Throughout the country’s slow recovery from the Great Recession, the housing market has gained steam mostly because of rental demand. According to a report from the Joint Center for Housing Studies of Harvard, the nation’s share of renter’s is 36%, and the current rental housing market is at its tightest since the 1960’s. Vacancy rates are at a five-year low. During the beginning of the housing market recovery, a significant share of new rental properties resulted from the conversion of former owner-occupied dwellings. Today, this reconfiguration has slowed and new building is picking up, though newer rental housing is mostly targeted towards those with higher incomes. Read more »
The following are articles and reports on the web that the Community and Economic Development Program at the UNC School of Government shared through social media over the past month. Follow us on twitter or facebook to receive regular updates.
Items of interest related to CED in North Carolina:
Rural broadband is important but difficult to provide – this is what economic development organizations in Haywood County, North Carolina are doing about it: http://bit.ly/1srgAeS
New faculty position in economics at Western Carolina University to focus on regional economic development: http://avlne.ws/294lFkg
Journal of Tax Credits shares an analysis of the role of concerted community revitalization plans in state Low-Income Housing Tax Credit (LIHTC) allocations (QAP). http://bit.ly/1U9Ld1v
North Carolina Governor McCrory and Attorney General Roy Cooper discuss economic development: JDIG incentive, state economic development nonprofit, and crowdfunding: http://bit.ly/2918UWp
Should North Carolina still allow H-1B foreign workers to count toward state incentive job creation requirements? http://bit.ly/1tvMQxp
The role of local food systems in supporting community and economic development is a topic that has received significant coverage on the CED blog. Blog contributor and SOG faculty member Rick Morse has covered this topic extensively on this blog, sharing strategies to promote local food initiatives, including resources specific to North Carolina, while contributor and faculty member Jonathan Morgan recently discussed how a community might go about quantifying and measuring the economic development impact of local foods systems.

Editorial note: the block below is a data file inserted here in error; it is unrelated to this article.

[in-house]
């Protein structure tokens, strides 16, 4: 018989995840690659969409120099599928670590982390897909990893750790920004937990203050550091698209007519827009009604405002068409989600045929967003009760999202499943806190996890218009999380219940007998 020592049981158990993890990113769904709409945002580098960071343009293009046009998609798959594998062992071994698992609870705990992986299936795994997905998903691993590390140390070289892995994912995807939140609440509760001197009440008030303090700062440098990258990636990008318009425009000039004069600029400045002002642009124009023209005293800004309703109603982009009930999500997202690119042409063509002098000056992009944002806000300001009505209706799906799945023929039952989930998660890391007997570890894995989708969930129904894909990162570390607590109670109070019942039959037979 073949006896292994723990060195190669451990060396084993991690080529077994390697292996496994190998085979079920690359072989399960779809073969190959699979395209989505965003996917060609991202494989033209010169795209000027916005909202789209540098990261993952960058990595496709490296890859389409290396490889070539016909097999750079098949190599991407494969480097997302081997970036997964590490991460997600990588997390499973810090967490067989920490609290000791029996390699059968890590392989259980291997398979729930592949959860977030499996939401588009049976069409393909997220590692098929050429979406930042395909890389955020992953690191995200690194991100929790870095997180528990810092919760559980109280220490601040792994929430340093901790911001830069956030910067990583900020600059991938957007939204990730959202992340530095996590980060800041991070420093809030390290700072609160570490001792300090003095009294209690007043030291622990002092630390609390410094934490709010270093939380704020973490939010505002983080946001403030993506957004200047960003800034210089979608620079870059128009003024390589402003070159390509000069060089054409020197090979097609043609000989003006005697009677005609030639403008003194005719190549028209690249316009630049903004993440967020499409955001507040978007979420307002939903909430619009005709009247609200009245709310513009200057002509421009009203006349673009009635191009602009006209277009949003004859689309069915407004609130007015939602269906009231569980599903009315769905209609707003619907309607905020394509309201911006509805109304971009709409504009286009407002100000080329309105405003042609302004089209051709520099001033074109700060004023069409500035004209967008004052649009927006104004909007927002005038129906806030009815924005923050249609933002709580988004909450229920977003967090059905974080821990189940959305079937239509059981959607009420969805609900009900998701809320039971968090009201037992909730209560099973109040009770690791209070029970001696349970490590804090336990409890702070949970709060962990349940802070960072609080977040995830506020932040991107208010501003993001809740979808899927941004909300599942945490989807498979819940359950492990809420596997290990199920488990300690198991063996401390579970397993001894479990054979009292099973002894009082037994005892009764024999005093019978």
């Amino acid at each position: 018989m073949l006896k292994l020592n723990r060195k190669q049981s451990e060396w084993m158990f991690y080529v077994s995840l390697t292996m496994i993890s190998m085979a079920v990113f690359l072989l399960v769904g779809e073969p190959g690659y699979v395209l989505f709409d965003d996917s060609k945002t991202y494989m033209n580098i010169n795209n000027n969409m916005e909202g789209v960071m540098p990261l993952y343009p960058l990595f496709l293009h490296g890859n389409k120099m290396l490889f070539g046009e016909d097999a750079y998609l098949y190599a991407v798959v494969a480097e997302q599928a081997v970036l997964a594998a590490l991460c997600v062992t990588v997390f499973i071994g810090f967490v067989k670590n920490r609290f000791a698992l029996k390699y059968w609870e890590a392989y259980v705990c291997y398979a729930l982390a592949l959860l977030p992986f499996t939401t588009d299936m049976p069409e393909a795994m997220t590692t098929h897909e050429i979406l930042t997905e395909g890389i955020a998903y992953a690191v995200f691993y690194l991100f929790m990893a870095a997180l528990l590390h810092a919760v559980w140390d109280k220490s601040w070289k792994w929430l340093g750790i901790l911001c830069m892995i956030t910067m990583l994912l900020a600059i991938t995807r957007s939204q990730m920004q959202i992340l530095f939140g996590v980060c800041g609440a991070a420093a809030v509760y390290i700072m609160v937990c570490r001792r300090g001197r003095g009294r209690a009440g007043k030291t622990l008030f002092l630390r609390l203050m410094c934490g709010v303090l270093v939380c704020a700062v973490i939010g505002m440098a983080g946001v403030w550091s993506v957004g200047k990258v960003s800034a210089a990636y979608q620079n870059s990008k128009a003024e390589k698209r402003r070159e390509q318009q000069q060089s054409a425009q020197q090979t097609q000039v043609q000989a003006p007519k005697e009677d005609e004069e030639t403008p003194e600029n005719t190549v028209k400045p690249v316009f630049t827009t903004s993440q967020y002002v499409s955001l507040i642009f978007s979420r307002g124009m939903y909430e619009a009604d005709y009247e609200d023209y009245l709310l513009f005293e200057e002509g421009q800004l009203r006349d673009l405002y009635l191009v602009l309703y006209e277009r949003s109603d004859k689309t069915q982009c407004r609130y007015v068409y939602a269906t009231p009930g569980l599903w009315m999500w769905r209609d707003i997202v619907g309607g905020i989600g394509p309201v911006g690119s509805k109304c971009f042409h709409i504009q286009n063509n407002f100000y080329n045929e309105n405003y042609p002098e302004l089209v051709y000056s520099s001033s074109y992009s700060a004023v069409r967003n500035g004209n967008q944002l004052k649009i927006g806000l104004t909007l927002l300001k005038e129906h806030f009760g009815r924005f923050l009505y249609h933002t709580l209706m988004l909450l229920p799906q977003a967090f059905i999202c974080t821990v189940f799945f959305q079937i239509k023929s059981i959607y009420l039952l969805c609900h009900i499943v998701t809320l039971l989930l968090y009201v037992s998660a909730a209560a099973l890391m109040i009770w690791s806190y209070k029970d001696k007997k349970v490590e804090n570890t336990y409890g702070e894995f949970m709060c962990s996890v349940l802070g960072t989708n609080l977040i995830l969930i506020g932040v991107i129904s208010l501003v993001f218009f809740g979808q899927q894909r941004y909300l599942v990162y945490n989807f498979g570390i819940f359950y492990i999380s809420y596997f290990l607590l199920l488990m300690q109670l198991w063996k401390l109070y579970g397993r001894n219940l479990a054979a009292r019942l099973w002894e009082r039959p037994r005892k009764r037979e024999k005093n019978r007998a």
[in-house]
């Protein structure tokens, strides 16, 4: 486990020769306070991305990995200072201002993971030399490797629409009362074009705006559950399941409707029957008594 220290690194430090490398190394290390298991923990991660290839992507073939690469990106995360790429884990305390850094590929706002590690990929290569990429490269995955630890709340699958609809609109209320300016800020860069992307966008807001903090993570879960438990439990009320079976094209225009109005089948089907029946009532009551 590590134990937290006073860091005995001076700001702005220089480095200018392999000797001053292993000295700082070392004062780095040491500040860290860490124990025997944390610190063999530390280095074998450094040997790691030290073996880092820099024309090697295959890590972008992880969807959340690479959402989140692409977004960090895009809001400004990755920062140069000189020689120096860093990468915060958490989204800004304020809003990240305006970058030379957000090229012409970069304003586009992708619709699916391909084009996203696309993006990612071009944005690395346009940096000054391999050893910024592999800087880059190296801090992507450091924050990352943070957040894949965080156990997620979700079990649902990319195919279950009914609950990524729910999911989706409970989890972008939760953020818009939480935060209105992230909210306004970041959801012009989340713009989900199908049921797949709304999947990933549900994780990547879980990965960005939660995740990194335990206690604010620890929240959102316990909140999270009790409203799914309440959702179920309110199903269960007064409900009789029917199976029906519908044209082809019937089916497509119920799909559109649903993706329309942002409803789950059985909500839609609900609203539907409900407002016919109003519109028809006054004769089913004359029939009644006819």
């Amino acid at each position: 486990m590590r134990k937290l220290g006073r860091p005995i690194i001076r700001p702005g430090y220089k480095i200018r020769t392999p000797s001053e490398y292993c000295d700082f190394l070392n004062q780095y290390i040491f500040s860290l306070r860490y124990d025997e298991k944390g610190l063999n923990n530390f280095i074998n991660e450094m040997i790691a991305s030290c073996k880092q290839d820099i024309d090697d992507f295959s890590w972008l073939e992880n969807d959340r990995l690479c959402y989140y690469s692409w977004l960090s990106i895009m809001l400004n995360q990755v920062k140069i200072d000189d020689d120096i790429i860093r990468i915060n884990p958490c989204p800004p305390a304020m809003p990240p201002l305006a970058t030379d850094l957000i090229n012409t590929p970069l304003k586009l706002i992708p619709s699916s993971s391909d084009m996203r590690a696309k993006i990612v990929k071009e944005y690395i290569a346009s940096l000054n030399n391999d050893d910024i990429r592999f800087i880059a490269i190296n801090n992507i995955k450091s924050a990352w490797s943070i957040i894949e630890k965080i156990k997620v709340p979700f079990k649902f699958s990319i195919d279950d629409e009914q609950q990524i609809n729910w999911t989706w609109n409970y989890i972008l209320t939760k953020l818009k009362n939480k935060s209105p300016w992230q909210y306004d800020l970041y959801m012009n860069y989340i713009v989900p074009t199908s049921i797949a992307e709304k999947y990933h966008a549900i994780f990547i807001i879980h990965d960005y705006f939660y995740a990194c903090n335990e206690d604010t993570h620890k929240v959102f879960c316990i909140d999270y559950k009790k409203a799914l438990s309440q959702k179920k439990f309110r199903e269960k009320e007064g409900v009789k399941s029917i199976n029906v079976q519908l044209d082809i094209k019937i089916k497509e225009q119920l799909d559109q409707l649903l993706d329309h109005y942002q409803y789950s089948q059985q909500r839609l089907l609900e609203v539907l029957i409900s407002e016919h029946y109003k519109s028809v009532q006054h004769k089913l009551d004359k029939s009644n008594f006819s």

United States Department of Agriculture’s (USDA) Agricultural Marketing Service (AMS) offers several grants and programs directly to applicants and to states that can help communities develop their own local food systems. This post will highlight several of their programs designed to improve access to and expand production of locally and regionally produced foods: Local Food Promotion Program (LFPP), Specialty Crop Program, and the Organic Certification Cost Share Program. An additional cornerstone USDA program, Farmers Market Promotion Program (FMPP), used by the City of Raleigh to establish their downtown farmers market, is also described in this post. Read more »
County officials from Tarheel County as well as City officials from the county seat were approached by two residential developers who are seeking to construct housing that is affordable to low and moderate income (LMI) persons. One developer, DoGooder Inc., is a private, for-profit developer who intends to construct multi-family housing in which half of the twenty apartment units will be rented at a rate that is affordable to LMI persons. DoGooder is financing the project through conventional private financing but has asked the City and County for a cash subsidy to “make the project feasible.” The other developer, Good Habits for Humans, is a nonprofit corporation whose staff and volunteers plan to construct one single family home and sell it to a family headed by a LMI person. Good Habits has asked the City and County to provide a cash grant to help them pay for staff supervision and construction materials for the project.